Professor (Ph.D., University of Washington, 1990); Biomaterials for cancer research. Bio-nanosensing for disease detection. Smart tissue engineering scaffolds.
- 2-4 PhD positions (funding NOT YET confirmed)--please contact Dr. Lannutti for details about these projects.
Development and testing of real-time oxygen sensors for aerospace applications.
Testing the efficiency and sensitivity of up– and down-conversion of electromagnetic energy to wavelengths useful for chemical sensing.
Fabrication and chemical testing of nanoscale, self reporting electrospun matrices via quantum dot/gold nanoparticle pairings
Contact: web & email | Phone: 614-688-3684 | Office: 394 Watts Hall
Professor (Ph.D., Ohio University, 1992); Assistant Director, Center for Applied Superconductivity and Magnetism (CSMM); Superconductivity.
- 1 PhD position--Superconducting MgB2 materials and conductor development. Doping for critical field enhancement, development of enhanced pinning, persistent joints.
Contact: web & email | Phone: 614-292-0682 | Office: 484 Watts Hall
Professor (Ph.D., Rutgers University, 1995); Phase transformation, plastic deformation, and microstructure – property relationship in structural (Ni-base superalloys and light alloys (Ti, Al, Mg), bulk metallic glass, etc.) and functional (shape memory alloys, ferroelectrics and ferromagnetics) materials.
- 1 PhD position--Please contact Dr. Wang for further information on this position.
Contact: web & email | Phone: 614-247-6900 | Office: 490 Watts Hall
Professor (D.Sc., University of Regensburg, 1995); Computational Materials Science, Multiscale Modeling, Semiconductor Process Simulation
- 1-2 PhD positions (funding confirmed) in the area of Computational modeling of defects in functional materials, using first-principles techniques--please contact Dr. Windl for details about this project.
Contact: web & email | Phone: 614-292-9462 | Office: 286 Watts Hall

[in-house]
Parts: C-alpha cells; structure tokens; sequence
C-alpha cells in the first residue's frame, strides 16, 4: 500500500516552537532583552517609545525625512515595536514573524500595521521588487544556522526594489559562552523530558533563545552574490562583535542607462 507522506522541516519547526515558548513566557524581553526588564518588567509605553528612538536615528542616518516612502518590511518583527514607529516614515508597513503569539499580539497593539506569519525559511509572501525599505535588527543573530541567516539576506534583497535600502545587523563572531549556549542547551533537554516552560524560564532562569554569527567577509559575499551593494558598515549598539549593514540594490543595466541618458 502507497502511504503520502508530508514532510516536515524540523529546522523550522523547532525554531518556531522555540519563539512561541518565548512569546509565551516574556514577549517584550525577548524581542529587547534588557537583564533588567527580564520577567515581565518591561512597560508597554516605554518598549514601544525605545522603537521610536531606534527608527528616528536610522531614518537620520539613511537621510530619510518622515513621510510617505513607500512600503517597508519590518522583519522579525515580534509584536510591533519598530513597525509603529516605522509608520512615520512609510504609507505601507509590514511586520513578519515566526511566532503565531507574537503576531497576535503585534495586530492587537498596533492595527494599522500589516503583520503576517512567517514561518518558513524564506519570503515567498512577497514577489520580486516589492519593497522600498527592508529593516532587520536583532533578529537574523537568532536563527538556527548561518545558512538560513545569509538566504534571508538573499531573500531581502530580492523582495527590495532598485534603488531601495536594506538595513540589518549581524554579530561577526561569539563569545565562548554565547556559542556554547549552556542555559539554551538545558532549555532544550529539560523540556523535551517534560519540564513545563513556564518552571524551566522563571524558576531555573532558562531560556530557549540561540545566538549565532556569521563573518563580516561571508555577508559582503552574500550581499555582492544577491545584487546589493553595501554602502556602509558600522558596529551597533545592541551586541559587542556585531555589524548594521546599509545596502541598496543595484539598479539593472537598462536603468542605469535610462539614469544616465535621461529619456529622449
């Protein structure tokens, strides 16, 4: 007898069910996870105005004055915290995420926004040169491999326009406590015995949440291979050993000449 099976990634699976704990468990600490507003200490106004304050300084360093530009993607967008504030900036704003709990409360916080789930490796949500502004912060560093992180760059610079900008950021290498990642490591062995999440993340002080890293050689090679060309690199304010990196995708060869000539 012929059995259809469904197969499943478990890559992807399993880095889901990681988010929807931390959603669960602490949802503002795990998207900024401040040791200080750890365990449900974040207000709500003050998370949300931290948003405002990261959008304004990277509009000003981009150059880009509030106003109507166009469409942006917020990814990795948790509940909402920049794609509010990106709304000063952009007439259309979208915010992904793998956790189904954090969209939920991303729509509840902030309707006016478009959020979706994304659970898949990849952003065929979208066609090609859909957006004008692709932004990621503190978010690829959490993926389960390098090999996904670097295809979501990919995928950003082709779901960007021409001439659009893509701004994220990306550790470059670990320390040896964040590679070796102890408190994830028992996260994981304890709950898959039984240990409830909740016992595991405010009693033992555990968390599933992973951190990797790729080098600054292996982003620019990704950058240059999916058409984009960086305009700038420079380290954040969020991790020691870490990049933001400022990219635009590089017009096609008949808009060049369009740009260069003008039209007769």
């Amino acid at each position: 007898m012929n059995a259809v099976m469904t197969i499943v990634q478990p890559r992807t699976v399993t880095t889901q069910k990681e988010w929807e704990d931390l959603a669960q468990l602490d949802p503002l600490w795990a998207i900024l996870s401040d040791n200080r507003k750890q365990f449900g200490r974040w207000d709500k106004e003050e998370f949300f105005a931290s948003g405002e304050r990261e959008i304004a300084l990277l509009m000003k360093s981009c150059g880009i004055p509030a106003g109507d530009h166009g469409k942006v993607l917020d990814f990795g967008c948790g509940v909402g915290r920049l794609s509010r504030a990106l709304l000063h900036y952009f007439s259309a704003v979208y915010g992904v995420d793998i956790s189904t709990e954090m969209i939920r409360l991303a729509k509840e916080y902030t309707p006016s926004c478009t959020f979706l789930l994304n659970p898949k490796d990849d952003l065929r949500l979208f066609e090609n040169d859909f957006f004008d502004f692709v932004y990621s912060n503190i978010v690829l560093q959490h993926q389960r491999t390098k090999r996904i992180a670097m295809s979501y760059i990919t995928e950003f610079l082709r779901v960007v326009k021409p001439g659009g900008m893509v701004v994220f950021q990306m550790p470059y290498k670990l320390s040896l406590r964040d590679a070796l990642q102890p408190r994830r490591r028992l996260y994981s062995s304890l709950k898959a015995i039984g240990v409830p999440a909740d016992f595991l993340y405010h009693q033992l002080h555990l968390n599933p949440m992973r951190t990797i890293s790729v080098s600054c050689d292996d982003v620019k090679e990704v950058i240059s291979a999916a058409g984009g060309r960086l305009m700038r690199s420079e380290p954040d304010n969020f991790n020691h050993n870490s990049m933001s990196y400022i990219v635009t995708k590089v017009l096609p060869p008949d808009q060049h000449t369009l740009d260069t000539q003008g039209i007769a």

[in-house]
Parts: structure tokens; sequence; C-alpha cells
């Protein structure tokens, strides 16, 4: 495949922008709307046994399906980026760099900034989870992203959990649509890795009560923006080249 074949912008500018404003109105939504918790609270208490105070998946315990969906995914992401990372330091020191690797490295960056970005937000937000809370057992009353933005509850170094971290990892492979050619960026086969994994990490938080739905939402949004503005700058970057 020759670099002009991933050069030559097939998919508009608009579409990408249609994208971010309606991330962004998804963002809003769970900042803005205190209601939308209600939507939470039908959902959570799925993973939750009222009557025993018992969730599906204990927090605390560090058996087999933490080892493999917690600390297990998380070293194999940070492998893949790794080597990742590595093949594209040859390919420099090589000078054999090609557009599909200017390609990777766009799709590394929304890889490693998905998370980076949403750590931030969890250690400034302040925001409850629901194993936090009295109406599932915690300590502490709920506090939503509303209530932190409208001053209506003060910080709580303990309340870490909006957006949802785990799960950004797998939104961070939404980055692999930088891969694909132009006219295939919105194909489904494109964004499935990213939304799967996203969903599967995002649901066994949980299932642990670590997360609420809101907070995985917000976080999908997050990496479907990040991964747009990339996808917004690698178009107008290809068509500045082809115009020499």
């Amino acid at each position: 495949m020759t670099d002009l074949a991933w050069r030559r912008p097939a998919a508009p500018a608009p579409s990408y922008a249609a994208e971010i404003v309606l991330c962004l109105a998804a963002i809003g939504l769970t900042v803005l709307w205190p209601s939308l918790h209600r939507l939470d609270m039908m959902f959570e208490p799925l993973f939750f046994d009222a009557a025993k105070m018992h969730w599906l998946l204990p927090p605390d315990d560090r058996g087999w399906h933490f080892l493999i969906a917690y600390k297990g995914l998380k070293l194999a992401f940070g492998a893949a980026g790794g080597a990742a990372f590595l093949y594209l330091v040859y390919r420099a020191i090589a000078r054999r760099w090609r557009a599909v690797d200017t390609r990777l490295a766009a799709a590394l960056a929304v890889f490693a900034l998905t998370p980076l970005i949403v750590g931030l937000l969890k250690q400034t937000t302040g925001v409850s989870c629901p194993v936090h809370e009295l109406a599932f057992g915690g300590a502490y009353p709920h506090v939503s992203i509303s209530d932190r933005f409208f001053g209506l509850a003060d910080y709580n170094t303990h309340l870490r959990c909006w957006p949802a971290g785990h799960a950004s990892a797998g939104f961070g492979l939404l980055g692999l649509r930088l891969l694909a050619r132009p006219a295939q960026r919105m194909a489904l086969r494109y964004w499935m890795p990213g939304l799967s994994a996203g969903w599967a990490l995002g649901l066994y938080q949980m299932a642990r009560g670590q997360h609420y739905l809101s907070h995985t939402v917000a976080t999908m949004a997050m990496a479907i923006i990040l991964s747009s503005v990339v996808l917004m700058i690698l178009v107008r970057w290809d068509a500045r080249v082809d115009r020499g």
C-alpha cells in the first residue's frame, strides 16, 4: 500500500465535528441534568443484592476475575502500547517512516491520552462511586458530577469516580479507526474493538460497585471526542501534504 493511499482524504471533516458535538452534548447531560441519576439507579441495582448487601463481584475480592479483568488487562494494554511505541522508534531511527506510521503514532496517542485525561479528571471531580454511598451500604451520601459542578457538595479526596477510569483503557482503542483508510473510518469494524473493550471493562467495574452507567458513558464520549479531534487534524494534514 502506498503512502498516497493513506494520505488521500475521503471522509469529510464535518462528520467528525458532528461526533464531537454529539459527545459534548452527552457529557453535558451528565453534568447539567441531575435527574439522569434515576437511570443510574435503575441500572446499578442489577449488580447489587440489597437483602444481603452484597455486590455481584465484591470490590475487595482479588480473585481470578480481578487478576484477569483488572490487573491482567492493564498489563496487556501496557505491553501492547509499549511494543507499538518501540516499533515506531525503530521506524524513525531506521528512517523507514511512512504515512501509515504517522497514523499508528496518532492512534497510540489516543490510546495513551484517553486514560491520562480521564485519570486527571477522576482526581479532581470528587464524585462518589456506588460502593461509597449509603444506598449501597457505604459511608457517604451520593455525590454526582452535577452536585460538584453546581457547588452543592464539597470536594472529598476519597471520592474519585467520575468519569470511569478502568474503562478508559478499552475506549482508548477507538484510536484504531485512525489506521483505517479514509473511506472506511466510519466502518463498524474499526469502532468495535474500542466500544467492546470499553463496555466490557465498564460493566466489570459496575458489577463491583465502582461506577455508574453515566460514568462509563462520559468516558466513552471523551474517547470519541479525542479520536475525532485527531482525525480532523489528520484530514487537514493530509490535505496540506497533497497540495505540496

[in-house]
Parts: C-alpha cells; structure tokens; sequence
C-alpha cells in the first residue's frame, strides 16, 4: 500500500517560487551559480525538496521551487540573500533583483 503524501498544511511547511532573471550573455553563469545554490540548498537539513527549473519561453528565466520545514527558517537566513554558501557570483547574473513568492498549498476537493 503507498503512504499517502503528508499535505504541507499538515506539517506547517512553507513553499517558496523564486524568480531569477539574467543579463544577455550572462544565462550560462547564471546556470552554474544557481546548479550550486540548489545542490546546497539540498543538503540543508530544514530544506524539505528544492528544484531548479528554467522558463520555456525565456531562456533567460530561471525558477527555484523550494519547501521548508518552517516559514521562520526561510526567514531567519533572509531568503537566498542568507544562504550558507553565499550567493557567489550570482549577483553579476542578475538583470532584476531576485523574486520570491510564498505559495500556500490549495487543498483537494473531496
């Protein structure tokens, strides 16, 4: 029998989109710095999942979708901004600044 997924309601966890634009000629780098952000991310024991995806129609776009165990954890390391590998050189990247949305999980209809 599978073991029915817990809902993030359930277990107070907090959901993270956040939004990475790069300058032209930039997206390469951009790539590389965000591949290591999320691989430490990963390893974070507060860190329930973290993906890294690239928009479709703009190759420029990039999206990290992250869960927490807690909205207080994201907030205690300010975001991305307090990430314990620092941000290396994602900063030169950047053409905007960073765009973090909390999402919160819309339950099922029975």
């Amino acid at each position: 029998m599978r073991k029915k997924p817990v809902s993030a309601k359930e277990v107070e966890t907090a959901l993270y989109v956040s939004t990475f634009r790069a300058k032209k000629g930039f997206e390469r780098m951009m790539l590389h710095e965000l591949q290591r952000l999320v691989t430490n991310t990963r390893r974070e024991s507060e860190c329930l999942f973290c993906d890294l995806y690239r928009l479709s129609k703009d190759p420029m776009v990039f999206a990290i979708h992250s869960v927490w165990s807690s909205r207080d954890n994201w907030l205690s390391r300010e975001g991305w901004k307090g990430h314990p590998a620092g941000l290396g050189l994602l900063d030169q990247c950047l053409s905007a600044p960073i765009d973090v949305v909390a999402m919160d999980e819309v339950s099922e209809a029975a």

Professor (Ph.D., Lehigh University, 1995); 12 year experience at GE with 48 US patents, development of materials property microscopy tools, advanced alloys for biomedical implants, automobiles, steam turbines, gas turbines, and jet engines. (I no longer do anything on hydrogen storage materials).
- [PhD positions have been filled.]
Finding an advisor
For newly admitted students:
The MSE dept. does not assign new students to an advisor; instead, we ask that you meet with each of the faculty who have openings. The professor you work with will act as your academic and research advisor during your graduate studies at Ohio State.
Above, please find the list of available funded research positions. Please meet first with faculty who have openings in your area(s) of interest. If, after meeting with these professors, you do not have an advisor, please meet with the remaining faculty on the list who have openings and come to an agreement to work with one of these faculty. Important: You are required to find an advisor from the funded openings available in the department. This should occur during your first term of enrollment.
You are strongly encouraged to contact any faculty member above who shares your field of interest. Contacting the faculty prior to your arrival on campus can help speed your placement on a research project.
Every effort is made to match you with a project in your field of interest. However, we have only a few positions, each of which has a narrow research focus. Therefore, you may find that the area of research you will be working in is not an exact match with your interests.
When you have found an advisor, inform the department Human Resources Officer in 176 Watts Hall and Mark Cooper in 143 Fontana Lab.